By Tess Macallan, Journalist, Council Magazine

Australia’s climate is rapidly changing, giving rise to a significant amount of uncertainty among communities. For local governments, smart environmental monitoring technology presents an opportunity to gain deeper insights into environmental impacts. For more than a decade, the City of Townsville has been developing locally-made environmental sensors to better understand how changing weather conditions can impact the community.

As Australia’s largest tropical city, Townsville is renowned for its stunning coastal landscapes and is a popular destination for travellers. While the region’s climate is characterised by variation, rising temperatures are causing shifts in this natural variability. This will likely influence rainfall changes in the coming decades, with heavy rainfall and intense storm events expected to increase.

To support the city to grow sustainably, and gather data as it does so, the City of Townsville has been developing environmental sensors to capture micro-climate data. Deployed in different natural and urban environments across the city, the solar-powered and non-intrusive sensors can collect environmental data of small-scale changes that are normally invisible to humans, as well as major weather events like heat waves, floods and cyclones.

As part of the Queensland Government’s North Queensland Disaster Mitigation Program, the City has received $125,000 in funding from the Queensland Reconstruction Authority to deploy the technology.

Townsville-made smart tech

Townsville City Council Community Health, Safety and Environmental Sustainability Committee chairperson, Maurie Soars, said Council has been working with Townsville-based start-up and innovator, LiXiA, to build and industrialise the environmental sensors.

“Council has been developing sensors for the past ten years, working in a variety of landscapes and environments where sensor data can be collected, stored and distributed wirelessly from otherwise remote and difficult to access locations.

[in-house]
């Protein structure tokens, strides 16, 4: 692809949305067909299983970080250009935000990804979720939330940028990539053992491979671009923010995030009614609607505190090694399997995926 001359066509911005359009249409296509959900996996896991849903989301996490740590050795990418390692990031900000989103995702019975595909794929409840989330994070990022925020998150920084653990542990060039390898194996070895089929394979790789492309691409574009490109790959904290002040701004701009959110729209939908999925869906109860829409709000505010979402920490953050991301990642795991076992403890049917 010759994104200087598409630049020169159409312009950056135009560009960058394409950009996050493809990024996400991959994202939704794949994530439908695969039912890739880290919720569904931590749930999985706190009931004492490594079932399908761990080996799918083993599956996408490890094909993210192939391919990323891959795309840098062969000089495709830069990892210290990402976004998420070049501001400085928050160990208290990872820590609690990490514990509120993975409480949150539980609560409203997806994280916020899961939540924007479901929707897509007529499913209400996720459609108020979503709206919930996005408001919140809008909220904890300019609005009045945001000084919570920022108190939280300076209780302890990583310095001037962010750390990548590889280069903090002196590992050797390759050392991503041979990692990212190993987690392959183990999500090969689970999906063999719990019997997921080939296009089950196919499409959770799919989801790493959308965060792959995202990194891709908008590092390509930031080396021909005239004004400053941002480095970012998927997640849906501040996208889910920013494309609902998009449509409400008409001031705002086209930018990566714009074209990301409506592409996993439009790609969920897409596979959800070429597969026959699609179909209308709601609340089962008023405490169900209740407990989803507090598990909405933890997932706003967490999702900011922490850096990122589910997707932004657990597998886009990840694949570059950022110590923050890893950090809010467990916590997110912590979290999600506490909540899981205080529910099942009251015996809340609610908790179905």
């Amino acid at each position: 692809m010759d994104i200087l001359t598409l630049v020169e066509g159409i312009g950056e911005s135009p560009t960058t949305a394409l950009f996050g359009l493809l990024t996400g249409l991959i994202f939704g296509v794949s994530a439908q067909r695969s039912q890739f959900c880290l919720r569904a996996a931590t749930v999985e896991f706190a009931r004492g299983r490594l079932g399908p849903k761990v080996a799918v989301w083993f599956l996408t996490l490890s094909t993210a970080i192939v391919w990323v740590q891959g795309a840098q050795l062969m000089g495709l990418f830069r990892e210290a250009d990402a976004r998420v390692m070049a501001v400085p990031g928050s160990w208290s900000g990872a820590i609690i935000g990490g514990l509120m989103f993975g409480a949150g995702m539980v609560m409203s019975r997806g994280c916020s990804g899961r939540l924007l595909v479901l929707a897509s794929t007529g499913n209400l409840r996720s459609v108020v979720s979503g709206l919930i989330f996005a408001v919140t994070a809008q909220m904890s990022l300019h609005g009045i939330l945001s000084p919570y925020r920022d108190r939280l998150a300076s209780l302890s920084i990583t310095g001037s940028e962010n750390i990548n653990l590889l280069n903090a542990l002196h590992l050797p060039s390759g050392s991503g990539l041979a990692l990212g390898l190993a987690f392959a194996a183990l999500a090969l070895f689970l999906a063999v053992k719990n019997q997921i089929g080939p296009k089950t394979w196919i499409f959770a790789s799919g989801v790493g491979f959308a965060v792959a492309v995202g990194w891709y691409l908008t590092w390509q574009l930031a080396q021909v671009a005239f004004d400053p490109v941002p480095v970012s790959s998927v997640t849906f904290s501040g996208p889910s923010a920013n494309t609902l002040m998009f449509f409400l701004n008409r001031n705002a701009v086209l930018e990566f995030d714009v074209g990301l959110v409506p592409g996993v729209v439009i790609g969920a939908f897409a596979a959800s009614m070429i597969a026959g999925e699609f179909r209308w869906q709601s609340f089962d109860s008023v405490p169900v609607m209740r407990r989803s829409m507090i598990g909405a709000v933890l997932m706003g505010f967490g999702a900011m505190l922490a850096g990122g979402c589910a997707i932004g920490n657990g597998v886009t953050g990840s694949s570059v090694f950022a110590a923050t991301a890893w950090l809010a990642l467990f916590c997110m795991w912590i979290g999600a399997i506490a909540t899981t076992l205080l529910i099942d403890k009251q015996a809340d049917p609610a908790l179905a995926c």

“These locally made sensors can measure everything from temperature, humidity, atmospheric pressure and solar irradiance to rainfall, water height, water quality, and the tilt and vibration that trees feel in the wind. “Our sensor research, development and deployment of tropicalised lower cost sensors has involved integrating and developing all aspects of data relationships from collection to distribution and secure management.

“We have developed a long-range, low energy and packet data system that is designed to be lower maintenance and cost less to implement, while generating near-real time data. We utilise a LoRaWAN network for transmission of data.” Funding from the Queensland Government will be used to manufacture and implement 60 overland flow path sensors and 40 rainfall buckets.

Rising climate adversity

The climate is changing quickly, with rapid shifts in precipitation patterns, extreme weather events and disrupted ecosystems creating uncertainty. The impacts are difficult to predict, with the effects varying widely at regional and local levels.

With this level of uncertainty, it’s important for all levels of government and communities to adopt strategies that consider a range of potential impacts, embrace adaptive approaches and prioritise sustainable practices to minimise the negative effects of climate change.

Australia has already experienced increases in average temperatures over the past 60 years, with more frequent hot weather, fewer cold days, shifting rainfall patterns and rising sea levels. This trajectory is expected to continue, and it is also expected that extreme rainfall will increase, likely resulting in more devastating flood events.

Coastal cities like Townsville are vulnerable to erosion and infrastructure damage which can increase maintenance costs, disrupt essential services and result in a surge of energy and water usage. Climate change also poses a threat to tourism. For governments, this will mean a greater need for emergency planning, educating travellers on conditions and preparing for changing seasonal demand.